According to the present invention an elongated stiffener 58 is provided along the rear edge of the barback 22 for the purpose of strengthening the barback vertically in the region where the sickle drive force tends to set a bend into the barback 22 during downward movement of drive rod 40. The stiffener is in the nature of an elongated bar 58 which is substantially the same thickness as the barback material and is about 50 percent the width of the barback 22. With a barback measuring three-eighths of an inch thick and 3 inches wide it was found that the best results were obtained by a stiffener measuring about 1% inches wide.
According to the invention the stiffener 58 extends from about the point of connection ofa support rod 60 to the barback 22 lengthwise of such barback 22 towards the drive rod 4t) and terminates rearwardly of the outer guide block 38 (FlG. 6). A socket member 62 for receiving the tapered base of a tapered seat ball joint 66 is welded to the upper surface of the stiffener 58 and has opposite face portions which are perpendicular to the upper and lower surfaces of the barback 22.
As best shown by FIG. 7, a spherical head 70 is connected to the tapered shank 64 and is positioned rearwardly of the member 62. A ring 72 having a complementary inner spherical surface surrounds the ball member 70. A threaded shank 74 extends from ring 72 into threaded engagement with an end member 76 welded onto the end of brace rod 60. A lock nut 78 is provided on the shank 74 endwise outwardly of rod 60 from end member 76. The ball member 64, is secured into place by means of a securement nut 82 which threads onto a threaded shank portion 80, and by a lock nut 84. The joint assembly 68 at the opposite end of rod 60 is of like construction so it will not be separately described.
From the foregoing, various modifications of the barback stiffening and bracing arrangement will be apparent to those skilled in the art to which the invention is addressed, within the scope of the following claims.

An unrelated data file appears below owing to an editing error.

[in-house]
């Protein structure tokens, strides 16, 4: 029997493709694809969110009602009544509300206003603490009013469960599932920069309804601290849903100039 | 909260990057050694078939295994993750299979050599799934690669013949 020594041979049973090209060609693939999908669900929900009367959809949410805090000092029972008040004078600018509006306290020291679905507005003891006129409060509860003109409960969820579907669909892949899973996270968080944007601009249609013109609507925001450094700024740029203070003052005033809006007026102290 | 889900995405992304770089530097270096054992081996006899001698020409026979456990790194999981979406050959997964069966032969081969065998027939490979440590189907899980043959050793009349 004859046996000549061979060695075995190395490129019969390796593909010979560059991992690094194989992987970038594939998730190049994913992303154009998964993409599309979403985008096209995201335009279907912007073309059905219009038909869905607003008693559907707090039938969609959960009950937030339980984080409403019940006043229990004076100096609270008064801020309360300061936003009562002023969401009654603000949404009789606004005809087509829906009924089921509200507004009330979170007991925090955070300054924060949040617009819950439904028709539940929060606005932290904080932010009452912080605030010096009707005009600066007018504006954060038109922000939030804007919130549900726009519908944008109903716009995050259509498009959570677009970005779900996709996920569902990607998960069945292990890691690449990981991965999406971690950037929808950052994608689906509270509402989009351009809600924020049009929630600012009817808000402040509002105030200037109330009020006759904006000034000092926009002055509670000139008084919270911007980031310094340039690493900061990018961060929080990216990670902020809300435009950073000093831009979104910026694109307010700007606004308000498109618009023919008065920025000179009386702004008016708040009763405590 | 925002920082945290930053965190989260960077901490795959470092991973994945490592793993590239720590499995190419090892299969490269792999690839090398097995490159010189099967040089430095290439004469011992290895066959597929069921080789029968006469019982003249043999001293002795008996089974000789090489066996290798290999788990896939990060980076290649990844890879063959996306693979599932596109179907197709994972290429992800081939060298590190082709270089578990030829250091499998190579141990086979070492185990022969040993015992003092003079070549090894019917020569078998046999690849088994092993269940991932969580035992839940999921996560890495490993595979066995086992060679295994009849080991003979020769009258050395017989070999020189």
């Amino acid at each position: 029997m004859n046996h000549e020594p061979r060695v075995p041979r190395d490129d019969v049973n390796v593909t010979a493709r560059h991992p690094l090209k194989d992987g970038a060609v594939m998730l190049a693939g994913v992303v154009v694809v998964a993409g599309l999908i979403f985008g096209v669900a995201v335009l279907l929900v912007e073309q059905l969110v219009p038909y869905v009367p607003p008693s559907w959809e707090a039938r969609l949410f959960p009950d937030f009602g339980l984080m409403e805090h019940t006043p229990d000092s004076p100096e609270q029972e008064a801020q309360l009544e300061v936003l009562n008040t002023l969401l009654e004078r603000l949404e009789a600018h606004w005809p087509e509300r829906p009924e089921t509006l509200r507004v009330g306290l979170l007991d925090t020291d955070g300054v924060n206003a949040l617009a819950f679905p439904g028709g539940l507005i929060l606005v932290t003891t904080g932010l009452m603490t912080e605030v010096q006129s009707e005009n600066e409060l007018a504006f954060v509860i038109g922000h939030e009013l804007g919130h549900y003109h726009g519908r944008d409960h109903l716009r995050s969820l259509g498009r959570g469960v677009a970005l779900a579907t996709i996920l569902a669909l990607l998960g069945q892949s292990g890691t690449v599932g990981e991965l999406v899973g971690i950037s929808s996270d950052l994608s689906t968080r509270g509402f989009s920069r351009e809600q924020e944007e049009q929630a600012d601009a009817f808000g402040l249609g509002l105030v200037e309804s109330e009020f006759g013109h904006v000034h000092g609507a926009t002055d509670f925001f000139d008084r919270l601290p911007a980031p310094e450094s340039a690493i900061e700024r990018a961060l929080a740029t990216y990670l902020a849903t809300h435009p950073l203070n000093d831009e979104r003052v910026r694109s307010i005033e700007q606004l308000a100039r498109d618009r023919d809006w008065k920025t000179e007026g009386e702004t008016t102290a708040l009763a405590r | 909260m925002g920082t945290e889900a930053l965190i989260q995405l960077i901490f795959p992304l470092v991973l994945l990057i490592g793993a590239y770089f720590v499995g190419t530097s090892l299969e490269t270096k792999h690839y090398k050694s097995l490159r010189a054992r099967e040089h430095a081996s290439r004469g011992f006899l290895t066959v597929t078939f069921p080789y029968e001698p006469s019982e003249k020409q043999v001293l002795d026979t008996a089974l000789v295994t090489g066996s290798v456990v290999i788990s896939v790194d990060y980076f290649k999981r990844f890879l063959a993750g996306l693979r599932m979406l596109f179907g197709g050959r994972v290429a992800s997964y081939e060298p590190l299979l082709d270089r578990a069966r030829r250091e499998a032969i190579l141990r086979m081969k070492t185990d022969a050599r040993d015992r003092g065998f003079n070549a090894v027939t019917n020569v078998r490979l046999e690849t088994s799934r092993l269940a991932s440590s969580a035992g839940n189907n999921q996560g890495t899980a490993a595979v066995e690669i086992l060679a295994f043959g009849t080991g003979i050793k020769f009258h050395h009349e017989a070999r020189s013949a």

After considerable experimentation with other arrangements it was found that the illustrated and above described barback stiffener arrangement protected the barback against unwanted set without interferring with the desired floating action of the cutter bar.
What is claimed is:
l. In a floating, flexible, harvesting machine cutter bar of a type comprising a vertically thin and flexible barback supported for travel over uneven ground by a plurality of laterally spaced apart support shoes, and a sickle carried by the barback which is driven by means including a reciprocating sickle drive rod which moves the sickle endwise back-and-forth along a forward edge portion of the barback and in so doing imposes a downward bending force on the barback while pushing the sickle and an upward bending force on the barback while pulling the sickle, an improved barback construction and barback bracing arrangement comprising:
an elongated stiffener that is substantially the same thickness as the barback, secured along a rear edge portion of the barback in the region where a bending force is applied on the barback by the sickle drive rod, said stiffener adding width and section modulus to the barback throughout its extent, a brace rod connector member extending upwardly from the stiffener, said stiffener extending from said brace rod connector member along the barback toward the sickle drive rod, and a brace rod having a universal joint connector at one of its ends for connection to said rod connector member and a universal joint connector at its opposite end for connection to a frame portion of the harvestor located above and to the rear of the barback and spaced from such brace rod connector member towards the sickle drive rod.
2. The improvement of claim 1, wherein said rod connector member included a conical socket and the universal joint connector to be connected thereto in cludes a conical shank snuggly receivable in said socket.
3. The improvement of claim 2, wherein said universal joint connector further includes a ball member connected to said shank, said ball member in use being disposed rearwardly of said rod connector member, and a socket member on the sickle rod engaging said ball member.